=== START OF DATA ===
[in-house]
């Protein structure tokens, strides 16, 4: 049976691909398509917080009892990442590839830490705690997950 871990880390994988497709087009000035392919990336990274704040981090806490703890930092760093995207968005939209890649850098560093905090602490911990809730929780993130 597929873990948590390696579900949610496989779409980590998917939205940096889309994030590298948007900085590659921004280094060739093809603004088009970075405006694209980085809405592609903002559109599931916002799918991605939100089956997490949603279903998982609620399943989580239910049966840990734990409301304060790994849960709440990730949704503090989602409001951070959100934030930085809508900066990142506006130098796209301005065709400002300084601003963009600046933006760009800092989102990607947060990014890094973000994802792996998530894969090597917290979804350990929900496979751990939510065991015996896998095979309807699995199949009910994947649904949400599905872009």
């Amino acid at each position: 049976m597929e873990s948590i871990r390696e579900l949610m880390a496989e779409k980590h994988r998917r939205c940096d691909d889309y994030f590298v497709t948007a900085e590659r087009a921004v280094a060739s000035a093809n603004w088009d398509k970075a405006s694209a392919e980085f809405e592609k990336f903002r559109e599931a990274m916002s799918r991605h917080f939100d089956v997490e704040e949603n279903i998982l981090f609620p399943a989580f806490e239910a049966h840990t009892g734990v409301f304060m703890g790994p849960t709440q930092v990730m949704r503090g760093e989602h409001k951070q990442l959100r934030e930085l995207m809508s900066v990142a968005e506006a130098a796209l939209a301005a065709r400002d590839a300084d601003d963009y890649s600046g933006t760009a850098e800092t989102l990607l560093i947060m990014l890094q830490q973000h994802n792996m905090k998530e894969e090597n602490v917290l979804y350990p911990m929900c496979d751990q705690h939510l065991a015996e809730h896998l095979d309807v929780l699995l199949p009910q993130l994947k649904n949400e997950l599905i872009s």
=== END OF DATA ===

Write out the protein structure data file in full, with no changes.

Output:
[in-house]
């Protein structure tokens, strides 16, 4: 049976691909398509917080009892990442590839830490705690997950 871990880390994988497709087009000035392919990336990274704040981090806490703890930092760093995207968005939209890649850098560093905090602490911990809730929780993130 597929873990948590390696579900949610496989779409980590998917939205940096889309994030590298948007900085590659921004280094060739093809603004088009970075405006694209980085809405592609903002559109599931916002799918991605939100089956997490949603279903998982609620399943989580239910049966840990734990409301304060790994849960709440990730949704503090989602409001951070959100934030930085809508900066990142506006130098796209301005065709400002300084601003963009600046933006760009800092989102990607947060990014890094973000994802792996998530894969090597917290979804350990929900496979751990939510065991015996896998095979309807699995199949009910994947649904949400599905872009």
């Amino acid at each position: 049976m597929e873990s948590i871990r390696e579900l949610m880390a496989e779409k980590h994988r998917r939205c940096d691909d889309y994030f590298v497709t948007a900085e590659r087009a921004v280094a060739s000035a093809n603004w088009d398509k970075a405006s694209a392919e980085f809405e592609k990336f903002r559109e599931a990274m916002s799918r991605h917080f939100d089956v997490e704040e949603n279903i998982l981090f609620p399943a989580f806490e239910a049966h840990t009892g734990v409301f304060m703890g790994p849960t709440q930092v990730m949704r503090g760093e989602h409001k951070q990442l959100r934030e930085l995207m809508s900066v990142a968005e506006a130098a796209l939209a301005a065709r400002d590839a300084d601003d963009y890649s600046g933006t760009a850098e800092t989102l990607l560093i947060m990014l890094q830490q973000h994802n792996m905090k998530e894969e090597n602490v917290l979804y350990p911990m929900c496979d751990q705690h939510l065991a015996e809730h896998l095979d309807v929780l699995l199949p009910q993130l994947k649904n949400e997950l599905i872009s």